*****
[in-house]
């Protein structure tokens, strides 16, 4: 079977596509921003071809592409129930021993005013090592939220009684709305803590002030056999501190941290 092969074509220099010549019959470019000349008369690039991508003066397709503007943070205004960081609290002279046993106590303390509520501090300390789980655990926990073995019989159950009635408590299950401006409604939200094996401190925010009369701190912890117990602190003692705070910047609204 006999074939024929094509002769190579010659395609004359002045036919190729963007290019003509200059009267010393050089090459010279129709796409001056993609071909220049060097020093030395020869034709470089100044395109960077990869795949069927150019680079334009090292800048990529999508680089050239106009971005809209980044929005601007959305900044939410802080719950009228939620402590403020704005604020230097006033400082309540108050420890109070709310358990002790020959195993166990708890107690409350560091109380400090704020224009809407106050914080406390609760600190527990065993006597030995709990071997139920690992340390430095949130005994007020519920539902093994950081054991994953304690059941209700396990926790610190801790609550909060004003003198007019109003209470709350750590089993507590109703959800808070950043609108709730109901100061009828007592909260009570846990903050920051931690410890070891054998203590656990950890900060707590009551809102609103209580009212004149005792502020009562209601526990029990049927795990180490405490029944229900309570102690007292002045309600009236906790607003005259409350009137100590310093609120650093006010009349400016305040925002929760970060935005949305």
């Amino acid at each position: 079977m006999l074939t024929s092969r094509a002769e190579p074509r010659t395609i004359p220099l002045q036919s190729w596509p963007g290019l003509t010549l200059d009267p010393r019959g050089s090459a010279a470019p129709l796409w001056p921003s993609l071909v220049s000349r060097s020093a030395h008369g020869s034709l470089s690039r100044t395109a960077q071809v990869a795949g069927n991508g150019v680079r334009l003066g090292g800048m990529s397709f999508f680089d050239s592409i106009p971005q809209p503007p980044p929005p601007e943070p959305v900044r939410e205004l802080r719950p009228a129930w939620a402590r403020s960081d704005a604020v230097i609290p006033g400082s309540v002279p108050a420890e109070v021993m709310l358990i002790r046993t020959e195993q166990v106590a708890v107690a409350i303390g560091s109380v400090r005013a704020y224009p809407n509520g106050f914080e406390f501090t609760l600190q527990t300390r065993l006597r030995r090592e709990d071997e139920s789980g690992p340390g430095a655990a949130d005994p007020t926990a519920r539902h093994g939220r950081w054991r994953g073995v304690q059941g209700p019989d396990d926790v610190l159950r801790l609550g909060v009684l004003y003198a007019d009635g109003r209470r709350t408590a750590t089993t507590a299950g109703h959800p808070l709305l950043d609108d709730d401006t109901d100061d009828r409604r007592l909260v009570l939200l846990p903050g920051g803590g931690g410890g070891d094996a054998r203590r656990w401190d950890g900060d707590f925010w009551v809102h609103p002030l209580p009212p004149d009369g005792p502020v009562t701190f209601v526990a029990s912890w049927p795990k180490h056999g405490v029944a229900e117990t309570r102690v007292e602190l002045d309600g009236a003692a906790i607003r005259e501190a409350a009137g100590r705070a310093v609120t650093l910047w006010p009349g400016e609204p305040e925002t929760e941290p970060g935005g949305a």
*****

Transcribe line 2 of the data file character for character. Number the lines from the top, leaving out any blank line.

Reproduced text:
């Protein structure tokens, strides 16, 4: 079977596509921003071809592409129930021993005013090592939220009684709305803590002030056999501190941290 092969074509220099010549019959470019000349008369690039991508003066397709503007943070205004960081609290002279046993106590303390509520501090300390789980655990926990073995019989159950009635408590299950401006409604939200094996401190925010009369701190912890117990602190003692705070910047609204 006999074939024929094509002769190579010659395609004359002045036919190729963007290019003509200059009267010393050089090459010279129709796409001056993609071909220049060097020093030395020869034709470089100044395109960077990869795949069927150019680079334009090292800048990529999508680089050239106009971005809209980044929005601007959305900044939410802080719950009228939620402590403020704005604020230097006033400082309540108050420890109070709310358990002790020959195993166990708890107690409350560091109380400090704020224009809407106050914080406390609760600190527990065993006597030995709990071997139920690992340390430095949130005994007020519920539902093994950081054991994953304690059941209700396990926790610190801790609550909060004003003198007019109003209470709350750590089993507590109703959800808070950043609108709730109901100061009828007592909260009570846990903050920051931690410890070891054998203590656990950890900060707590009551809102609103209580009212004149005792502020009562209601526990029990049927795990180490405490029944229900309570102690007292002045309600009236906790607003005259409350009137100590310093609120650093006010009349400016305040925002929760970060935005949305």